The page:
7 ways to learn about Indigenous culture in Toronto
Resources to help you educate youself on the Indigenous communities that make up our country
Published: June 2, 2021
Author: Megan Gallant
Indigenous Peoples across Canada are grappling with news that the remains of 215 First Nations children were found in a mass grave site at the former Kamloops Indian Residential School in B.C. last week. Some of the children were as young as three years old. Sadly, this devastating discovery does not come as a shock to many survivors who suggest Canada’s history is darker than most Canadians know. In the wake of this news, it’s important for us to be aware of our history and work towards reconciliation. With this news, along with June 1 marking the onset of Indigenous Peoples Month, we’ve put together a list of resources to help residents of Toronto educate themselves on the culture and history of the Indigenous communities that make up our country.
Indigenous Voices, ROM
As part of their At Home programming, the Royal Ontario Museum’s Indigenous Voices series features live webinars twice a month to share stories and celebrate Indigenous culture. Designed for elementary and high school students and educators, the program highlights distinct ancestral objects and offers activities to engage viewers. The next episode on June 7 is targeted for grades six through nine and will feature guest Pamela Carter reflecting on the role of residential schools. The program is free with registration and past episodes, ranging in topic from cultural dance to storytelling, can be watched anytime online.
The Cedar Basket Gift Shop
The Native Canadian Centre of Toronto (NCCT) is a charity organization that works to support the wellbeing of Toronto’s Indigenous community. Their beautiful downtown heritage building offers services and programs based on Indigenous traditions and teachings. Inside is the Cedar Basket Giftshop, which carries a wide selection of First Nations, Metis and Inuit handcrafted products including original art, jewelry, moccasins, beadwork, carvings and more. While the NCCT is not currently open to the public, the Cedar Basket Giftshop continues to be open to support Indigenous artists online.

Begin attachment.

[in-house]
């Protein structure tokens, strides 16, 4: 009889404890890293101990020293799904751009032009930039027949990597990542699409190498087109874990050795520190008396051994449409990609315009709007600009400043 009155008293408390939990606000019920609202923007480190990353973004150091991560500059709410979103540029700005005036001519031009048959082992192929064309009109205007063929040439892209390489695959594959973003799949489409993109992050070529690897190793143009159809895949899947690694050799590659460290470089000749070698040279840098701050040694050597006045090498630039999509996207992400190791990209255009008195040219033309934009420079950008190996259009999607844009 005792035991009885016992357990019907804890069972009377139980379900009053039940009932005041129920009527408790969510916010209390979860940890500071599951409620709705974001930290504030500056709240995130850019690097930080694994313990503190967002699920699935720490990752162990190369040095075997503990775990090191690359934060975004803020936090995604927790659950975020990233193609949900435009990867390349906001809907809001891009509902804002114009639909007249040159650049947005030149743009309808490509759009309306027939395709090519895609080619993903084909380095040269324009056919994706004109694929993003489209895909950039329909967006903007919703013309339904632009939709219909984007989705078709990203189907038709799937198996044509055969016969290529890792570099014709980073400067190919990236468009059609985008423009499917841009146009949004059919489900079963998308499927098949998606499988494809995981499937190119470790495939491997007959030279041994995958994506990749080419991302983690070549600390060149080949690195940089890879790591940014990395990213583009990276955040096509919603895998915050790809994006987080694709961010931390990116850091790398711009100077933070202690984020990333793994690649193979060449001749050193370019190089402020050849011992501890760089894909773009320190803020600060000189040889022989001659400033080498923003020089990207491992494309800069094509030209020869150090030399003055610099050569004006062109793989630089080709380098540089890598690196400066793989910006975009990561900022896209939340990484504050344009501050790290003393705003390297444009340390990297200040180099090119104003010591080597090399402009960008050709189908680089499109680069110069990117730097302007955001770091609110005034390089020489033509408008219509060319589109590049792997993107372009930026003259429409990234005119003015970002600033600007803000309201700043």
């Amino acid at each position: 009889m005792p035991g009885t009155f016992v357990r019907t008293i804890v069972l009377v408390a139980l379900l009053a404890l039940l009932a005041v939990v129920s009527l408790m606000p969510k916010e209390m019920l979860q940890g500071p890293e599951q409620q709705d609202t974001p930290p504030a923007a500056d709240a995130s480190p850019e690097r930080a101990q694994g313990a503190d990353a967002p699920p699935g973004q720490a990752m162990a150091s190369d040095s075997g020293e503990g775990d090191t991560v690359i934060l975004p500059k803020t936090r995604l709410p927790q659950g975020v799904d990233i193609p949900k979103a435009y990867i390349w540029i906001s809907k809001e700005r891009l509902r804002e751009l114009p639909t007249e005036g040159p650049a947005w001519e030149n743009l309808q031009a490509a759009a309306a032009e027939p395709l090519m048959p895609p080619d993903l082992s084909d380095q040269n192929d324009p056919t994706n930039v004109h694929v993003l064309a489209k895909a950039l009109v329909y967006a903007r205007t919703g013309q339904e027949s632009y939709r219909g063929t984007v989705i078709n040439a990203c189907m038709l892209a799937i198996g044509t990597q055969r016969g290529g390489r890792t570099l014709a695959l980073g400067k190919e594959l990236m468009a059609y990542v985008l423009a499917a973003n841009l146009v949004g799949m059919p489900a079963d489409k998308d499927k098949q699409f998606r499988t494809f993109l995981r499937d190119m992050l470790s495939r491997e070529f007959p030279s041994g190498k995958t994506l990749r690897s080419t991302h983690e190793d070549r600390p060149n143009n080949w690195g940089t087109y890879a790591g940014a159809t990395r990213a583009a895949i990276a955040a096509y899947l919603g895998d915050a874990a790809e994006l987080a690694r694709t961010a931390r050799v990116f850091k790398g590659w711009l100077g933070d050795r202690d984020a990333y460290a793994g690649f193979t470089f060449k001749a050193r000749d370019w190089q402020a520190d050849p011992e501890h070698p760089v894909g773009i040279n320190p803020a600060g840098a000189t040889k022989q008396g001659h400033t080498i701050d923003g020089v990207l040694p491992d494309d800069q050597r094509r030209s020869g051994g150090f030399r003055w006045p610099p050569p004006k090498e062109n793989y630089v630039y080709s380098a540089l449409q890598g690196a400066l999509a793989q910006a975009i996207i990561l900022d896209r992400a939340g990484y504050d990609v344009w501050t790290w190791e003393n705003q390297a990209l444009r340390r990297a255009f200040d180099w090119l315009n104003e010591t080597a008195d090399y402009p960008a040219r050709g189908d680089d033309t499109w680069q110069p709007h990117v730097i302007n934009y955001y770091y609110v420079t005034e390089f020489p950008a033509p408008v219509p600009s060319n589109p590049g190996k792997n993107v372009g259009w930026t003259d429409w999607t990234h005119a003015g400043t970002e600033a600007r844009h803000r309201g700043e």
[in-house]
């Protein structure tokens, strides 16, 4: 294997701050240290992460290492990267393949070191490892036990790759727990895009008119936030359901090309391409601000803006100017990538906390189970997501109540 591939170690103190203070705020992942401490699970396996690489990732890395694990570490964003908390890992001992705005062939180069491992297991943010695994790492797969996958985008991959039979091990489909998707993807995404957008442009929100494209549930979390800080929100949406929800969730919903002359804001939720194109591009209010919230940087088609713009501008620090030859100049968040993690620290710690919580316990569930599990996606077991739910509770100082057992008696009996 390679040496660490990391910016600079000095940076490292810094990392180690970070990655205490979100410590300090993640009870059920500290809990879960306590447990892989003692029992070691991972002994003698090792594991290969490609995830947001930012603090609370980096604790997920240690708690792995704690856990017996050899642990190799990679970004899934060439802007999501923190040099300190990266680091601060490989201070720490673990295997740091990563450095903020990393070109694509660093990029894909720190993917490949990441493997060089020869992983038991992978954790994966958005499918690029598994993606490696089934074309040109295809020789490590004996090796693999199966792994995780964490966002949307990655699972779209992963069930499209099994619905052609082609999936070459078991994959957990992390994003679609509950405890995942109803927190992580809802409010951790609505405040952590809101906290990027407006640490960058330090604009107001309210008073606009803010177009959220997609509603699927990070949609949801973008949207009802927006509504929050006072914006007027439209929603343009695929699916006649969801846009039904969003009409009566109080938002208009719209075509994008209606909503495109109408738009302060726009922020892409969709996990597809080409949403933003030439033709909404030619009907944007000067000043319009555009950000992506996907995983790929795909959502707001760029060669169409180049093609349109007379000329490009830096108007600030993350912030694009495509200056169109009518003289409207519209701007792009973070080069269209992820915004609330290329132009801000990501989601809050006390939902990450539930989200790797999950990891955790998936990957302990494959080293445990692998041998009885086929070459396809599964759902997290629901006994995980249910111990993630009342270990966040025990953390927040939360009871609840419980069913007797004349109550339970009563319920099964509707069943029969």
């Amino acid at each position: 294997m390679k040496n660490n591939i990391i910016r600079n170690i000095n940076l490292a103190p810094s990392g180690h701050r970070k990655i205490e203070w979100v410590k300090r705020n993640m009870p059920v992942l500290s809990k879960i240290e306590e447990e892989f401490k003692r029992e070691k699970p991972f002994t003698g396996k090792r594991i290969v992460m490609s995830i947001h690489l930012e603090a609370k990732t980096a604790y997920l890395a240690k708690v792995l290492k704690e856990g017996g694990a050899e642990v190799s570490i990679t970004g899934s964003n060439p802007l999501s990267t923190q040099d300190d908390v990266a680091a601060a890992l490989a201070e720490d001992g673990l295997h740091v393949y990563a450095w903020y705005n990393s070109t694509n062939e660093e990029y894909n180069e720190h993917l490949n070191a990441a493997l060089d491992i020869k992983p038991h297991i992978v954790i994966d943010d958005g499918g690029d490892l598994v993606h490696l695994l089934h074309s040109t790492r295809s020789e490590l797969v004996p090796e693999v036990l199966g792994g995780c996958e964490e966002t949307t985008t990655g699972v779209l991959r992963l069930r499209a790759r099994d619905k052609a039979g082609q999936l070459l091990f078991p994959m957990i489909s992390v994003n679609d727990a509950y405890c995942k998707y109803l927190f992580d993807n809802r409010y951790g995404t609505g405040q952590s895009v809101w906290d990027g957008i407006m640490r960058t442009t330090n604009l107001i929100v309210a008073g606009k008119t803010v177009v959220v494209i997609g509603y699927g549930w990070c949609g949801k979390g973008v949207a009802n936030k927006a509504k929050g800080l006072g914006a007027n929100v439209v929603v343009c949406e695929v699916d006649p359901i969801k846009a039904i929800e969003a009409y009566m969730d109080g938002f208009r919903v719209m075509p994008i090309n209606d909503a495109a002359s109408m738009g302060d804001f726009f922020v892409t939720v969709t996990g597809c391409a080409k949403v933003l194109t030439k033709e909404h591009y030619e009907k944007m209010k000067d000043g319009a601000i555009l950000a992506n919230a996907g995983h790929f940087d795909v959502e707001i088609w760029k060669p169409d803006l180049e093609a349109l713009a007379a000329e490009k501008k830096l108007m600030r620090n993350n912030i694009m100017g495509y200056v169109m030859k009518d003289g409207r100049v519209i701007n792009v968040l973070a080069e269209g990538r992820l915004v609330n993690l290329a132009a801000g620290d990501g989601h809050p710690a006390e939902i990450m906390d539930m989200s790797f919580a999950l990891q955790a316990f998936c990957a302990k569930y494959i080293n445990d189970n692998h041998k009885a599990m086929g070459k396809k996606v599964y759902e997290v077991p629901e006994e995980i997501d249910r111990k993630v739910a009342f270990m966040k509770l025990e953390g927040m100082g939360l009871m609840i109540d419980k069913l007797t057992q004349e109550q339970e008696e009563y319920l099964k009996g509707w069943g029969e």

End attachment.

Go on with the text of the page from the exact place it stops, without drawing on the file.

Indigenous Celebrations, Toronto Public Library
The Indigenous Celebration program running at the Toronto Public Library is a festival of culture featuring webinars on storytelling and literature from First Nations, Metis and Inuit heritage. Upcoming programs include a look into the craft of turning birch bark into art using just your teeth, and a lecture on Indigenous cuisine from acclaimed Indigenous chefs. The library also provides literary education through collections of Indigenous reading, including books that explore important elements of Canadian history, such as the traumas of residential school systems.
Early Days: Indigenous Art, McMichael Canadian Art Collection
Although the McMichael Canadian Art Collection remains closed due to provincial restrictions, you can still experience the culture of Indigenous art by registering for a free virtual tour of the exhibit Early Days: Indigenous Art. Running until the end of June, the interactive tour will introduce you to historic Indigenous art collections ranging from eighteenth century pieces to contemporary Canadian styles. McMichael also provides an e-museum of their permanent collections available for browsing online. Collections include First Nations and Metis as well as Inuit art.
Indigenous Cinema, National Film Board of Canada
The National Film Board of Canada’s collection of Indigenous-made films is available to stream for free on their Indigenous Cinemas page. The platform offers old, new and classic films in a variety of styles including fiction, documentary, animation and educational. Support Indigenous talent by watching the work of top directors or educate yourself through a selection of Indigenous subjects including culture and literature, rights, nature and community.
Gord Downie & Chanie Wenjack Fund
The Gord Downie & Chanie Wenjack Fund is a registered charity located an hour outside of Toronto that works to create a better path for Indigenous Peoples of Canada by educating, connecting and spreading awareness. For Indigenous History Month, the Gord Downie & Chanie Wenjack Fund is hosting a series of events to celebrate Indigenous diversity. Presented on Facebook and YouTube, the events will feature Indigenous Elders, Knowledge Keepers and artists from various communities across Canada. The Canada show will run June 30 and is available for registration online.
APTN Indigenous Day Live
After a unique 2020 Winter Solstice event, the Aboriginal Peoples Television Network’s (APTN) Indigenous Day Live returns on June 20. Earl Wood and Janelle Wookey will host the event to commemorate the 25th National Indigenous Peoples Day. The show is the largest celebration on the day of the Summer Solstice and celebrates First Nations contributions to Canada by showcasing established and new First Nations, Metis and Inuit artists through cultural and musical performances. The APTN Indigenous Day Live has been held annually since 2007 and has been hosted in cities across Canada. The event will be free to stream on APTN Lumi from June 20 until June 22.